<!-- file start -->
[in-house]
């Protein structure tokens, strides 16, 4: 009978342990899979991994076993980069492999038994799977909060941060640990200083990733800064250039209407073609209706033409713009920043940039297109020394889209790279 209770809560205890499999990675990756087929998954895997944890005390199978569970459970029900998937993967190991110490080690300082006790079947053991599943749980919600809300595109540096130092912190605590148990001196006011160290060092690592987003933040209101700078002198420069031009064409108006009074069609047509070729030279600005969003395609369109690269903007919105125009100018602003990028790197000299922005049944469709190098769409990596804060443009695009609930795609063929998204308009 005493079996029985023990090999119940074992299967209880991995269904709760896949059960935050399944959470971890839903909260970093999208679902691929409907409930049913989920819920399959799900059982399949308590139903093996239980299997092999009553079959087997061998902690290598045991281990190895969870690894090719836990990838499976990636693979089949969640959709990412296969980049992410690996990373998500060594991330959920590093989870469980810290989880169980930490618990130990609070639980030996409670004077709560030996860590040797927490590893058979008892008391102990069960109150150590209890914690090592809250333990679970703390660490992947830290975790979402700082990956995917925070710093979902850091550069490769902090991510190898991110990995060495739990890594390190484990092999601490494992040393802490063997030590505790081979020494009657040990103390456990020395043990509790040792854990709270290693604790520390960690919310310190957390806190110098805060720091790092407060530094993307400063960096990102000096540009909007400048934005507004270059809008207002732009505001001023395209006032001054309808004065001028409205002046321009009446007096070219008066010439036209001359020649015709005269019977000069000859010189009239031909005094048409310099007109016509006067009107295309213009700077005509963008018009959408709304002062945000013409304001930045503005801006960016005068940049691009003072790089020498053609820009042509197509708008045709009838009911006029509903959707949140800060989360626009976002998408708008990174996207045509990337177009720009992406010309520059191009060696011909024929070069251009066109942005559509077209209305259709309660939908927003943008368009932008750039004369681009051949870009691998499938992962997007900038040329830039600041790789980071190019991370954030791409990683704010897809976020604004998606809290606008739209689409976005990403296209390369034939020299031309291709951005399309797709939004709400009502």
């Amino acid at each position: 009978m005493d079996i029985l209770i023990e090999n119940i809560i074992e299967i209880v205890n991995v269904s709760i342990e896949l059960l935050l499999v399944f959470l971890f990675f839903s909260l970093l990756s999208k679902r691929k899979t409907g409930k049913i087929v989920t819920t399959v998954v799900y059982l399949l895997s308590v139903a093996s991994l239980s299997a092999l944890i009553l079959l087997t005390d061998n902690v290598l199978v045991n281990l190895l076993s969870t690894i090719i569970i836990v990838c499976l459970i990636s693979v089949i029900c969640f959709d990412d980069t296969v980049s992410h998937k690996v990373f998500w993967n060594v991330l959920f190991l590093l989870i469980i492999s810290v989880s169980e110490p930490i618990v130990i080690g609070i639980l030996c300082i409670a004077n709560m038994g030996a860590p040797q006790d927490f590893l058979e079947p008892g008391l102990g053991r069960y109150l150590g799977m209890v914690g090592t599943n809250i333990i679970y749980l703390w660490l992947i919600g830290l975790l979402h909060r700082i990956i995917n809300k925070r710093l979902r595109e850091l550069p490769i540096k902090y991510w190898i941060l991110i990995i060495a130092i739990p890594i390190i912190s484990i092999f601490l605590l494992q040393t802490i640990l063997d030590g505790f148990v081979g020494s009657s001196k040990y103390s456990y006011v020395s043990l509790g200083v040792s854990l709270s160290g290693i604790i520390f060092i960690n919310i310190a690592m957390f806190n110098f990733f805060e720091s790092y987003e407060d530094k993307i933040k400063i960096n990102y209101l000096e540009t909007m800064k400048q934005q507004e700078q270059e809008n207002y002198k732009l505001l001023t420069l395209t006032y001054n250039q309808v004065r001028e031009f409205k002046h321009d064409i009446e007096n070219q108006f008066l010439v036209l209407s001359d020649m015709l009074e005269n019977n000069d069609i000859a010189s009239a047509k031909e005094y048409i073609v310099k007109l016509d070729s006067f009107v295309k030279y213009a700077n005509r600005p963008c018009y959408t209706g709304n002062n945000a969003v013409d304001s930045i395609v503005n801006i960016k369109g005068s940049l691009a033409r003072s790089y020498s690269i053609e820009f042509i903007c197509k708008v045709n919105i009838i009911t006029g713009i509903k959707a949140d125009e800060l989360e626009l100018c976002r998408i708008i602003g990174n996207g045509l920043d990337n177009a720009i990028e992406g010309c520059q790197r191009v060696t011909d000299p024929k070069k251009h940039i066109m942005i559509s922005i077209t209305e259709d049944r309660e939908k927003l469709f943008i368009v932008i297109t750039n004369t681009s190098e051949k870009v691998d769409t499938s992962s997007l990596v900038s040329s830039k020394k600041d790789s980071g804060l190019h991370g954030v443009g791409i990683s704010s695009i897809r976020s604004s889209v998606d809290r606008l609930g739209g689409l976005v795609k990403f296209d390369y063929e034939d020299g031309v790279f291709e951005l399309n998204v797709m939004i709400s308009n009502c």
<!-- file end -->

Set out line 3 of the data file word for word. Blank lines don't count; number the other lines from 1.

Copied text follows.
């Amino acid at each position: 009978m005493d079996i029985l209770i023990e090999n119940i809560i074992e299967i209880v205890n991995v269904s709760i342990e896949l059960l935050l499999v399944f959470l971890f990675f839903s909260l970093l990756s999208k679902r691929k899979t409907g409930k049913i087929v989920t819920t399959v998954v799900y059982l399949l895997s308590v139903a093996s991994l239980s299997a092999l944890i009553l079959l087997t005390d061998n902690v290598l199978v045991n281990l190895l076993s969870t690894i090719i569970i836990v990838c499976l459970i990636s693979v089949i029900c969640f959709d990412d980069t296969v980049s992410h998937k690996v990373f998500w993967n060594v991330l959920f190991l590093l989870i469980i492999s810290v989880s169980e110490p930490i618990v130990i080690g609070i639980l030996c300082i409670a004077n709560m038994g030996a860590p040797q006790d927490f590893l058979e079947p008892g008391l102990g053991r069960y109150l150590g799977m209890v914690g090592t599943n809250i333990i679970y749980l703390w660490l992947i919600g830290l975790l979402h909060r700082i990956i995917n809300k925070r710093l979902r595109e850091l550069p490769i540096k902090y991510w190898i941060l991110i990995i060495a130092i739990p890594i390190i912190s484990i092999f601490l605590l494992q040393t802490i640990l063997d030590g505790f148990v081979g020494s009657s001196k040990y103390s456990y006011v020395s043990l509790g200083v040792s854990l709270s160290g290693i604790i520390f060092i960690n919310i310190a690592m957390f806190n110098f990733f805060e720091s790092y987003e407060d530094k993307i933040k400063i960096n990102y209101l000096e540009t909007m800064k400048q934005q507004e700078q270059e809008n207002y002198k732009l505001l001023t420069l395209t006032y001054n250039q309808v004065r001028e031009f409205k002046h321009d064409i009446e007096n070219q108006f008066l010439v036209l209407s001359d020649m015709l009074e005269n019977n000069d069609i000859a010189s009239a047509k031909e005094y048409i073609v310099k007109l016509d070729s006067f009107v295309k030279y213009a700077n005509r600005p963008c018009y959408t209706g709304n002062n945000a969003v013409d304001s930045i395609v503005n801006i960016k369109g005068s940049l691009a033409r003072s790089y020498s690269i053609e820009f042509i903007c197509k708008v045709n919105i009838i009911t006029g713009i509903k959707a949140d125009e800060l989360e626009l100018c976002r998408i708008i602003g990174n996207g045509l920043d990337n177009a720009i990028e992406g010309c520059q790197r191009v060696t011909d000299p024929k070069k251009h940039i066109m942005i559509s922005i077209t209305e259709d049944r309660e939908k927003l469709f943008i368009v932008i297109t750039n004369t681009s190098e051949k870009v691998d769409t499938s992962s997007l990596v900038s040329s830039k020394k600041d790789s980071g804060l190019h991370g954030v443009g791409i990683s704010s695009i897809r976020s604004s889209v998606d809290r606008l609930g739209g689409l976005v795609k990403f296209d390369y063929e034939d020299g031309v790279f291709e951005l399309n998204v797709m939004i709400s308009n009502c």